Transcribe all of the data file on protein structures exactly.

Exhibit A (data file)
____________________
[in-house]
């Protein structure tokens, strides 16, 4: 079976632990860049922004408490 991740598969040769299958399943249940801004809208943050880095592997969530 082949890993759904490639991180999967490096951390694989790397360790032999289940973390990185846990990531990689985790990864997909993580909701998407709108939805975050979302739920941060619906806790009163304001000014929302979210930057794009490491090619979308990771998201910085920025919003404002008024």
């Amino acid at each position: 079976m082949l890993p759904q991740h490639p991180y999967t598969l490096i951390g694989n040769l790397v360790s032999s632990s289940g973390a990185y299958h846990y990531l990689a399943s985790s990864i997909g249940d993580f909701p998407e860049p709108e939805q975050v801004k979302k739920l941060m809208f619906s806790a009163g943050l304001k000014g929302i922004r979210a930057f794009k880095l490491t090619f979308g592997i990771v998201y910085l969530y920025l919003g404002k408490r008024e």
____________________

[in-house]
């Protein structure tokens, strides 16, 4: 079976632990860049922004408490 991740598969040769299958399943249940801004809208943050880095592997969530 082949890993759904490639991180999967490096951390694989790397360790032999289940973390990185846990990531990689985790990864997909993580909701998407709108939805975050979302739920941060619906806790009163304001000014929302979210930057794009490491090619979308990771998201910085920025919003404002008024």
């Amino acid at each position: 079976m082949l890993p759904q991740h490639p991180y999967t598969l490096i951390g694989n040769l790397v360790s032999s632990s289940g973390a990185y299958h846990y990531l990689a399943s985790s990864i997909g249940d993580f909701p998407e860049p709108e939805q975050v801004k979302k739920l941060m809208f619906s806790a009163g943050l304001k000014g929302i922004r979210a930057f794009k880095l490491t090619f979308g592997i990771v998201y910085l969530y920025l919003g404002k408490r008024e």